10 Horror Movie Reboots (And Scoring How Successful They Were)

You don't know true fear... until you've watched a mediocre horror movie remake.

Child's Play 2019 Chucky
United Artists Releasing

Every year seems to bring a new raft of horror movie reboots, with 2021 giving the reboot treatment to Candyman and Resident Evil.

Maybe superhero films have superseded horror as the most rebooted genre; Robert Pattinson is set to become the latest in a long line of actors to portray Batman on the big screen later this year.

The films of the horror genre face a different challenge, though. Some of the more enduring horror franchises have entries numbering into the double digits, and once audiences become overly familiar with a film’s tropes or monster, it’s inevitable these properties lose some of their bite, occasionally becoming parodies of themselves.

Horror movie reboots can tackle this problem in several ways. Some attempt to shock audiences anew, upping the body count and explicit violence from the originals, hoping a shock-and-gore effect will leave the viewers reeling. Other properties embrace their inherent silliness, nudging and winking at the audience that they’ve seen it all before and are about to see it all again.

Either way it seems someone is reluctant to let these monsters die, trotting them out again and again, as you’ll discover in the following list.

10. The Texas Chainsaw Massacre (2003)

Child's Play 2019 Chucky

As a film franchise, The Texas Chainsaw Massacre might be in with a shout of having the most precipitous drop in quality from the original movie across its various sequels, prequels and reboots.

The 2003 Chainsaw Massacre reboot was produced by Platinum Dunes, who also produced three other films on this list. Having carved out a niche for themselves making bad horror movie remakes, Platinum Dunes has recently achieved far greater success with A Quiet Place.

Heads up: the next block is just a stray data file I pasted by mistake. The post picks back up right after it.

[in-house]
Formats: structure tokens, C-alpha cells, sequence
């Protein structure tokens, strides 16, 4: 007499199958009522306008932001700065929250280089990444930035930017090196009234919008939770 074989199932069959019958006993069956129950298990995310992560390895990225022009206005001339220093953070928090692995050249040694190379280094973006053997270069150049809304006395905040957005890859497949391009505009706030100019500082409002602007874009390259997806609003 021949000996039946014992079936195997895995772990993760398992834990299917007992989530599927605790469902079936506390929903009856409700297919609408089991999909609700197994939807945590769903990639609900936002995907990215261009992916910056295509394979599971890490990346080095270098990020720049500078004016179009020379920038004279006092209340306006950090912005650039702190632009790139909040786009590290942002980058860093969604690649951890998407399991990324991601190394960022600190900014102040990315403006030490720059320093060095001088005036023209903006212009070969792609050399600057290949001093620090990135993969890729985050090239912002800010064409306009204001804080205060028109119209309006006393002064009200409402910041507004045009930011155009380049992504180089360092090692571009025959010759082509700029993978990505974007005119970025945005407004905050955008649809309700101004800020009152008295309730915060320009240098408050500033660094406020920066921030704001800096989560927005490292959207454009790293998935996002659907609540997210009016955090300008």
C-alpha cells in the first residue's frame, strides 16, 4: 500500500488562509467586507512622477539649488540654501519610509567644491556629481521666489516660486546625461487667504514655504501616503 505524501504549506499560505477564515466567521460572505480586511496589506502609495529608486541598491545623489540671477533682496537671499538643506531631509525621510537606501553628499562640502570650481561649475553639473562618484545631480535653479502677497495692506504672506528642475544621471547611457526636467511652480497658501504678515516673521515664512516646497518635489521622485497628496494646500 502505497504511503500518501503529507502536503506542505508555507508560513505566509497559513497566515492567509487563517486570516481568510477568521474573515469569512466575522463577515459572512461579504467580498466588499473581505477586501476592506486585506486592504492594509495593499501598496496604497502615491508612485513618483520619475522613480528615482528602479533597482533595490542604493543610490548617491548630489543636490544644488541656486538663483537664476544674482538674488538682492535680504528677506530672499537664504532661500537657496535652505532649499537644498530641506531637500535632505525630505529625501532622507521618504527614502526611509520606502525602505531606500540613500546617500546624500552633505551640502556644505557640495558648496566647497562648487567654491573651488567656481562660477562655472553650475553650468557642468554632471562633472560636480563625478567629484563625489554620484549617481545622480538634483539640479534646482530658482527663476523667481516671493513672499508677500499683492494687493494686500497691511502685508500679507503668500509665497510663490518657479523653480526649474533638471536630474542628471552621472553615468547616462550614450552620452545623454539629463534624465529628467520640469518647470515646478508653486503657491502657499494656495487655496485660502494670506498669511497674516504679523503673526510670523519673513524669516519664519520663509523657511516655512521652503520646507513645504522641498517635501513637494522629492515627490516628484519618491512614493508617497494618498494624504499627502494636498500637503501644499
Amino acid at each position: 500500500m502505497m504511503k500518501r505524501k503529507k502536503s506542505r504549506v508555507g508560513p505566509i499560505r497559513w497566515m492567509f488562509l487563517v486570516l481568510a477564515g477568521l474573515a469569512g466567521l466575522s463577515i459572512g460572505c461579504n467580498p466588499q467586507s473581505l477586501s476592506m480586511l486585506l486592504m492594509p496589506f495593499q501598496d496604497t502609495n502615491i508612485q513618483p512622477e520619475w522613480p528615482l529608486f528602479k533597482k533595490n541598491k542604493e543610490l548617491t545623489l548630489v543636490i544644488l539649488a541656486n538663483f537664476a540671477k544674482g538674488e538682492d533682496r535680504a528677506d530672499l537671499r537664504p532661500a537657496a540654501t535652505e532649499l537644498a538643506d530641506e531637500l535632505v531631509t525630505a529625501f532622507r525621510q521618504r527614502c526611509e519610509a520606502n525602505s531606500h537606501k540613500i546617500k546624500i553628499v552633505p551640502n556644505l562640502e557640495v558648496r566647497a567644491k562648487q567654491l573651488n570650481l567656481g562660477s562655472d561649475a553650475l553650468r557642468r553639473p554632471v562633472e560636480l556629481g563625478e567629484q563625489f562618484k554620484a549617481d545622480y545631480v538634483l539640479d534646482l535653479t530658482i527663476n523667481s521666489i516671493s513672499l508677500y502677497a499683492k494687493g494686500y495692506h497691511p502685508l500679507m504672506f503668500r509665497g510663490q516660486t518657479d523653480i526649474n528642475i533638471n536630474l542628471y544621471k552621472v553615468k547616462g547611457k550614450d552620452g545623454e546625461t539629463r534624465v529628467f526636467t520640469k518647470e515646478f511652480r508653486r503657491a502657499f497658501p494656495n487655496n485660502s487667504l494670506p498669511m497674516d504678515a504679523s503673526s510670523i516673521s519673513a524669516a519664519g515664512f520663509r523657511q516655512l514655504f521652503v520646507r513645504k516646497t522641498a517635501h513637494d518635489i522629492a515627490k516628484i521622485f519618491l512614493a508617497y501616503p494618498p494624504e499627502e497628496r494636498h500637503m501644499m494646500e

Tobe Hooper’s 1974 movie was a terrifying slow-burn horror which ended with a crescendo of gore. Many of the other films in the subsequent Texas Chainsaw Massacre series have missed that picture’s element of subtlety, which served to make the violence in the latter part of the film all the more shocking.

The 2003 film suffers from that very problem: it’s more concerned with grossing out the audience rather than crafting the original’s oppressive atmosphere.

Esteemed film critic, Roger Ebert rated the remake zero stars, stating, “The new version of The Texas Chainsaw Massacre is a contemptable film: Vile, ugly and brutal”.

However, this film was the highest grossing in the franchise, even when adjusting for inflation, so it’s clear The Texas Chainsaw Massacre still has some notoriety - particularly as it's been followed by a further three outings for the franchise.

Reboot rating: 2/10


Ben is an avid fan of horror, science fiction, and fantasy. He also loves video games but is alarmed at his steadily growing back log; he hopes to finish Red Dead Redemption 2 sometime around 2030.